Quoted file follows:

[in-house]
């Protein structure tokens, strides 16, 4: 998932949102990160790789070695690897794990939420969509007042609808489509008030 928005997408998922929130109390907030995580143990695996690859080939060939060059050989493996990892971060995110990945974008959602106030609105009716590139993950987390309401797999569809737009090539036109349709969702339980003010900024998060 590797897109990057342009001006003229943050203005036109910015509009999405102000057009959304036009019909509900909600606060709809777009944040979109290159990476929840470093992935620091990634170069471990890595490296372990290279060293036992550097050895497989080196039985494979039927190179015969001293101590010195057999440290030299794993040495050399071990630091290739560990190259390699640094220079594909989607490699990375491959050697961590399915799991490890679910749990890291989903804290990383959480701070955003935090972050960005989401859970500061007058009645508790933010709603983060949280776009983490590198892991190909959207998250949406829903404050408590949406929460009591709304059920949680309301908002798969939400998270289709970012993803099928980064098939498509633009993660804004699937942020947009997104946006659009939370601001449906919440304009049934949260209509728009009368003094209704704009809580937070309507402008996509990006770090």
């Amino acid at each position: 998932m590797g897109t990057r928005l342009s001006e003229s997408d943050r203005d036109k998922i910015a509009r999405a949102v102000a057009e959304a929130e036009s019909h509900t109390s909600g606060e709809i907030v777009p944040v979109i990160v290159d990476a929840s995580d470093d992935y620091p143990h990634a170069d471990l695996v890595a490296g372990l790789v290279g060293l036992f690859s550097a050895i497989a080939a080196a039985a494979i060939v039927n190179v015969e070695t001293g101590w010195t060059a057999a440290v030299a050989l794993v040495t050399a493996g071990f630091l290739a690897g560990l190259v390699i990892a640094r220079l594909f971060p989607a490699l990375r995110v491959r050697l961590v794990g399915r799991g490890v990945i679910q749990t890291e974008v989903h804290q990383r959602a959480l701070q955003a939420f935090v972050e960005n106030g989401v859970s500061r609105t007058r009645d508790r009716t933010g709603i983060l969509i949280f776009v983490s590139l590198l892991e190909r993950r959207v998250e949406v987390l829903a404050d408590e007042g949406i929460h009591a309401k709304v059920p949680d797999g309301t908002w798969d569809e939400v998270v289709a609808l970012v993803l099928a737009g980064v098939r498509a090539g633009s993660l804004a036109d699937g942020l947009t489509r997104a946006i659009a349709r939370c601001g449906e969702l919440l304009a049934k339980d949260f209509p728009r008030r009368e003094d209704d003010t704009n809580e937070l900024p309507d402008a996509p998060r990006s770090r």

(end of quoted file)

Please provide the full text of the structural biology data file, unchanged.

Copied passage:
[in-house]
């Protein structure tokens, strides 16, 4: 998932949102990160790789070695690897794990939420969509007042609808489509008030 928005997408998922929130109390907030995580143990695996690859080939060939060059050989493996990892971060995110990945974008959602106030609105009716590139993950987390309401797999569809737009090539036109349709969702339980003010900024998060 590797897109990057342009001006003229943050203005036109910015509009999405102000057009959304036009019909509900909600606060709809777009944040979109290159990476929840470093992935620091990634170069471990890595490296372990290279060293036992550097050895497989080196039985494979039927190179015969001293101590010195057999440290030299794993040495050399071990630091290739560990190259390699640094220079594909989607490699990375491959050697961590399915799991490890679910749990890291989903804290990383959480701070955003935090972050960005989401859970500061007058009645508790933010709603983060949280776009983490590198892991190909959207998250949406829903404050408590949406929460009591709304059920949680309301908002798969939400998270289709970012993803099928980064098939498509633009993660804004699937942020947009997104946006659009939370601001449906919440304009049934949260209509728009009368003094209704704009809580937070309507402008996509990006770090």
């Amino acid at each position: 998932m590797g897109t990057r928005l342009s001006e003229s997408d943050r203005d036109k998922i910015a509009r999405a949102v102000a057009e959304a929130e036009s019909h509900t109390s909600g606060e709809i907030v777009p944040v979109i990160v290159d990476a929840s995580d470093d992935y620091p143990h990634a170069d471990l695996v890595a490296g372990l790789v290279g060293l036992f690859s550097a050895i497989a080939a080196a039985a494979i060939v039927n190179v015969e070695t001293g101590w010195t060059a057999a440290v030299a050989l794993v040495t050399a493996g071990f630091l290739a690897g560990l190259v390699i990892a640094r220079l594909f971060p989607a490699l990375r995110v491959r050697l961590v794990g399915r799991g490890v990945i679910q749990t890291e974008v989903h804290q990383r959602a959480l701070q955003a939420f935090v972050e960005n106030g989401v859970s500061r609105t007058r009645d508790r009716t933010g709603i983060l969509i949280f776009v983490s590139l590198l892991e190909r993950r959207v998250e949406v987390l829903a404050d408590e007042g949406i929460h009591a309401k709304v059920p949680d797999g309301t908002w798969d569809e939400v998270v289709a609808l970012v993803l099928a737009g980064v098939r498509a090539g633009s993660l804004a036109d699937g942020l947009t489509r997104a946006i659009a349709r939370c601001g449906e969702l919440l304009a049934k339980d949260f209509p728009r008030r009368e003094d209704d003010t704009n809580e937070l900024p309507d402008a996509p998060r990006s770090r």